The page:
Although the notion of robbing the rich and giving the proceeds to the poor is a later refinement, the portrayal of Robin Hood as the friend of the poor is an early element of his image. In the various versions of the fifteenth century romance, A Geste of Robyn Hode, Robin is a heroic figure and ‘a good outlaw’ who ‘dyde pore men moch god’. By the early seventeenth century Robin Hood has become not just a friend of the poor but also a man who deliberately targets the rich on behalf of the poor. In a 1622 poem by Thames waterman John Taylor, the poet writes:
…Robin Hood with little John agreed
To rob the rich men, and the poore to feed.
In ‘The True Tale of Robin Hood’ (1632) Robin is a morally upright friend of the poor – ‘all poore men pray for him,/And wish he well might spede.’ He helps distressed travellers on the road, assists widows and orphans, protects women, generally operates against the established power and corruption of the church and robs the rich, particularly those who ‘did the poore oppresse’. He does not harm the humble workers nor harm any man ‘That him invaded not’. The outlaw is finally betrayed to death by ‘A faithlesse fryer’.
Robin Hood’s status as a commoner, one of ‘us’ is also powerful, despite the seventeenth and eighteenth-century resurrection of the medieval version of the outlaw as a wronged aristocrat. In the ballad ‘Robin Hood and the Potter’, the potter bests the outlaw, after which Robin symbolically exchanges clothes with him and in this trickster disguise goes off to Nottingham for further encounters with the Sheriff and, as it turns out, his wife. This is similar in some ways to the later ‘Robin Hood and the Pedlar’ in which a pedlar defeats Robin in a fight and is symbolically incorporated into the ‘band of merry men’, an incident echoed in the ballad of the eighteenth century English outlaw hero, Dick Turpin.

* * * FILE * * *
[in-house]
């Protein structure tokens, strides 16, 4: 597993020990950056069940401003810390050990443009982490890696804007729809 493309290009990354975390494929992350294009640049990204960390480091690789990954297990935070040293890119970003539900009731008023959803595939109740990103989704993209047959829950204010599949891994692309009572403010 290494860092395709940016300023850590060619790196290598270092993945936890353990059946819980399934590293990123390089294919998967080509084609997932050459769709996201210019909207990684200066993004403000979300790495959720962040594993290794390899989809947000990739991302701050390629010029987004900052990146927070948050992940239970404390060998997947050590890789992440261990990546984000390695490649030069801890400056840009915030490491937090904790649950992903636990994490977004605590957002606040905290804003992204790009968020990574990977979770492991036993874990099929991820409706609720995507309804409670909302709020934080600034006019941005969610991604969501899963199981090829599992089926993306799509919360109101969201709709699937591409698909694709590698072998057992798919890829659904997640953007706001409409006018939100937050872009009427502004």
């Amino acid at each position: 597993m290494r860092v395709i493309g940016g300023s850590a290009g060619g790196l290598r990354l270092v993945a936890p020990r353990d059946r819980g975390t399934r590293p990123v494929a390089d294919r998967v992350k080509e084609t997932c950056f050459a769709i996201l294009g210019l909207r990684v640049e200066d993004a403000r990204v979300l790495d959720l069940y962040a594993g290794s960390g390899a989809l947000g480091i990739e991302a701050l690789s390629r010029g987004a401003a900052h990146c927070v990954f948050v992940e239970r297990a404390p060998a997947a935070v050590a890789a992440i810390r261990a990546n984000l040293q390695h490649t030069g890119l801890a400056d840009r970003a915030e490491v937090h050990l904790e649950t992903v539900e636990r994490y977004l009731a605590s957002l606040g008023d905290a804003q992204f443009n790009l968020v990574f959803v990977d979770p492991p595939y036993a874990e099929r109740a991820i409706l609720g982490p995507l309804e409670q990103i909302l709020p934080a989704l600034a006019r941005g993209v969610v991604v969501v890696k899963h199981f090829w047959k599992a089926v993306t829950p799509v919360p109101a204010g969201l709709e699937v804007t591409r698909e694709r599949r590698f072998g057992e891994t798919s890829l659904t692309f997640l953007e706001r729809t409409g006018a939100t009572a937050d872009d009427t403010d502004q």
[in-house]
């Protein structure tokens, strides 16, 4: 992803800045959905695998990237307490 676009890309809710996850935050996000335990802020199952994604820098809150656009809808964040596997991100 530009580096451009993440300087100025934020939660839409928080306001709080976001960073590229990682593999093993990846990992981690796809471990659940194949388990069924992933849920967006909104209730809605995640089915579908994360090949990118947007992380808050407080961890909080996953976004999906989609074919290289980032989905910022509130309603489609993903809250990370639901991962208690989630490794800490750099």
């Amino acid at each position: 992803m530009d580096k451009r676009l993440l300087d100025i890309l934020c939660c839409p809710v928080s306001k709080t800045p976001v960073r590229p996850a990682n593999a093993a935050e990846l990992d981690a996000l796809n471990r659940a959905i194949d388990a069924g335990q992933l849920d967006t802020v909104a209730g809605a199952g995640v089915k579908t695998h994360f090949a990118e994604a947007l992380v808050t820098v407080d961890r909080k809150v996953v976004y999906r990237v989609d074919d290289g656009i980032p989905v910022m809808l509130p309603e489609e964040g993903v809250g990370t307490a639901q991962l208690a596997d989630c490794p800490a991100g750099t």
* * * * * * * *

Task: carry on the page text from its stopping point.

Robin Hood passed from street literature and ballads into the more respectable form of the novel from 1819 when Walter Scott’s Ivanhoe was first published. Ever since he has been the subject of countless treatments. He has featured in operas and musicals since the mid- nineteenth century, in film and television since 1908 when a silent film was produced and has a strong presence in the video gaming industry and in comic books.
Robin Hood has continued to be connected with political discontent and action. The Poll Tax rioters of 1990 who invaded Nottingham Council Chambers disguised themselves in hoods of Lincoln green and dissident French electricity workers borrowed the mantle in 2004, specifically identifying with the English outlaw. The Robin Hood mantle has been claimed by many anti-capitalist organisations and initiatives since.
The county of Nottinghamshire vigorously promotes the mythology for tourism and there is even an American charity named the Robin Hood Foundation, as well as a hedge fund named for the outlaw. There is no end to the presence of Robin Hood in modern culture.
The combined effect of this weight of history, myth, romance and commercial and media exploitation has produced a global icon. The man who never was is everywhere. He belongs to everyone and his name is known around the world. But the image of the ‘good robber’ is not his alone. Thousands of brigands, bandits and outlaws in many different times and different places have also been celebrated as friends of the poor and definers of the strong. Some recent examples include ‘the Greek Robin Hood’, Vassilis Palaiokostas, currently on the run, ‘the Barefoot Bandit’, Colton Moore and even the chainsaw charmer drug lord, Pablo Escobar. He was killed in 1993 but lives on in his legend as a friend of the poor in his home country of Colombia.